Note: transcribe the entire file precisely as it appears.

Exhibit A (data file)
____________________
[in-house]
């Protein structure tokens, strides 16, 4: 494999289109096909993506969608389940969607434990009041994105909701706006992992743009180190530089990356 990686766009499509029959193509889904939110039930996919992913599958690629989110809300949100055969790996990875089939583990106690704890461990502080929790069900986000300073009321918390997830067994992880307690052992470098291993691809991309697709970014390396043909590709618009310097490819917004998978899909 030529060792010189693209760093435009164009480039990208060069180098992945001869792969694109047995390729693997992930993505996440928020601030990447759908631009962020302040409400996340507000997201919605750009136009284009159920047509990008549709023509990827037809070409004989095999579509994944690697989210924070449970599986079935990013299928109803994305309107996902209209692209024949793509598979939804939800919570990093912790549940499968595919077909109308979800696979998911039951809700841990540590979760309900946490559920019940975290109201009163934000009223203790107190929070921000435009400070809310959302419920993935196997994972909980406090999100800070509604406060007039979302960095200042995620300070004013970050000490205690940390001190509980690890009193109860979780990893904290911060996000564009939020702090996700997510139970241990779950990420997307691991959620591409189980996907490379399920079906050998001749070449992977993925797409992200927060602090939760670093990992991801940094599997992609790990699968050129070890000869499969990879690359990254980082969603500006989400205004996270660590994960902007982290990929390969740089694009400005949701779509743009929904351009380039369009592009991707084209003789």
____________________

[in-house]
């Protein structure tokens, strides 16, 4: 494999289109096909993506969608389940969607434990009041994105909701706006992992743009180190530089990356 990686766009499509029959193509889904939110039930996919992913599958690629989110809300949100055969790996990875089939583990106690704890461990502080929790069900986000300073009321918390997830067994992880307690052992470098291993691809991309697709970014390396043909590709618009310097490819917004998978899909 030529060792010189693209760093435009164009480039990208060069180098992945001869792969694109047995390729693997992930993505996440928020601030990447759908631009962020302040409400996340507000997201919605750009136009284009159920047509990008549709023509990827037809070409004989095999579509994944690697989210924070449970599986079935990013299928109803994305309107996902209209692209024949793509598979939804939800919570990093912790549940499968595919077909109308979800696979998911039951809700841990540590979760309900946490559920019940975290109201009163934000009223203790107190929070921000435009400070809310959302419920993935196997994972909980406090999100800070509604406060007039979302960095200042995620300070004013970050000490205690940390001190509980690890009193109860979780990893904290911060996000564009939020702090996700997510139970241990779950990420997307691991959620591409189980996907490379399920079906050998001749070449992977993925797409992200927060602090939760670093990992991801940094599997992609790990699968050129070890000869499969990879690359990254980082969603500006989400205004996270660590994960902007982290990929390969740089694009400005949701779509743009929904351009380039369009592009991707084209003789």